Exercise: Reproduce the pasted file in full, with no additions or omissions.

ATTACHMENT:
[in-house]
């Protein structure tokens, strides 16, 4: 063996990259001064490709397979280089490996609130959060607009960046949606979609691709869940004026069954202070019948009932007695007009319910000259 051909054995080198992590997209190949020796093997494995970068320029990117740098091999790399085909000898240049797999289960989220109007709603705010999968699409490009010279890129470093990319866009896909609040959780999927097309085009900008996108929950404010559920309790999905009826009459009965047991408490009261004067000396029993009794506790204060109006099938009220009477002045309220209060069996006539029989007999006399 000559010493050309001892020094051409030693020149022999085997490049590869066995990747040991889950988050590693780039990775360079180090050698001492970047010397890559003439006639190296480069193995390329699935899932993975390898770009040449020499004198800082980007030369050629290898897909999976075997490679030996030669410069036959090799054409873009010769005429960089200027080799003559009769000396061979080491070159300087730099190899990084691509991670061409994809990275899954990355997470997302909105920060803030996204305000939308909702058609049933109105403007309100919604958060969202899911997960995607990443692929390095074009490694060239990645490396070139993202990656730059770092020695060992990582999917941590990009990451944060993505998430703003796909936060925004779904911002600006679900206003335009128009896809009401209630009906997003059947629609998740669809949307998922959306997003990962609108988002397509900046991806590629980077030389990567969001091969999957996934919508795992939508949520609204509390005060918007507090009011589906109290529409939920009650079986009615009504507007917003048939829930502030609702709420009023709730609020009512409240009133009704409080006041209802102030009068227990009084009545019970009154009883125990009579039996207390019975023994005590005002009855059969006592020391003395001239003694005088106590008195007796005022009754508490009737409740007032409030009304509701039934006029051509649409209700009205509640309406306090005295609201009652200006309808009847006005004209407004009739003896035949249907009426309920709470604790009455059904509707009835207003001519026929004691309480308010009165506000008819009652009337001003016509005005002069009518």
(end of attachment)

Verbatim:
[in-house]
């Protein structure tokens, strides 16, 4: 063996990259001064490709397979280089490996609130959060607009960046949606979609691709869940004026069954202070019948009932007695007009319910000259 051909054995080198992590997209190949020796093997494995970068320029990117740098091999790399085909000898240049797999289960989220109007709603705010999968699409490009010279890129470093990319866009896909609040959780999927097309085009900008996108929950404010559920309790999905009826009459009965047991408490009261004067000396029993009794506790204060109006099938009220009477002045309220209060069996006539029989007999006399 000559010493050309001892020094051409030693020149022999085997490049590869066995990747040991889950988050590693780039990775360079180090050698001492970047010397890559003439006639190296480069193995390329699935899932993975390898770009040449020499004198800082980007030369050629290898897909999976075997490679030996030669410069036959090799054409873009010769005429960089200027080799003559009769000396061979080491070159300087730099190899990084691509991670061409994809990275899954990355997470997302909105920060803030996204305000939308909702058609049933109105403007309100919604958060969202899911997960995607990443692929390095074009490694060239990645490396070139993202990656730059770092020695060992990582999917941590990009990451944060993505998430703003796909936060925004779904911002600006679900206003335009128009896809009401209630009906997003059947629609998740669809949307998922959306997003990962609108988002397509900046991806590629980077030389990567969001091969999957996934919508795992939508949520609204509390005060918007507090009011589906109290529409939920009650079986009615009504507007917003048939829930502030609702709420009023709730609020009512409240009133009704409080006041209802102030009068227990009084009545019970009154009883125990009579039996207390019975023994005590005002009855059969006592020391003395001239003694005088106590008195007796005022009754508490009737409740007032409030009304509701039934006029051509649409209700009205509640309406306090005295609201009652200006309808009847006005004209407004009739003896035949249907009426309920709470604790009455059904509707009835207003001519026929004691309480308010009165506000008819009652009337001003016509005005002069009518």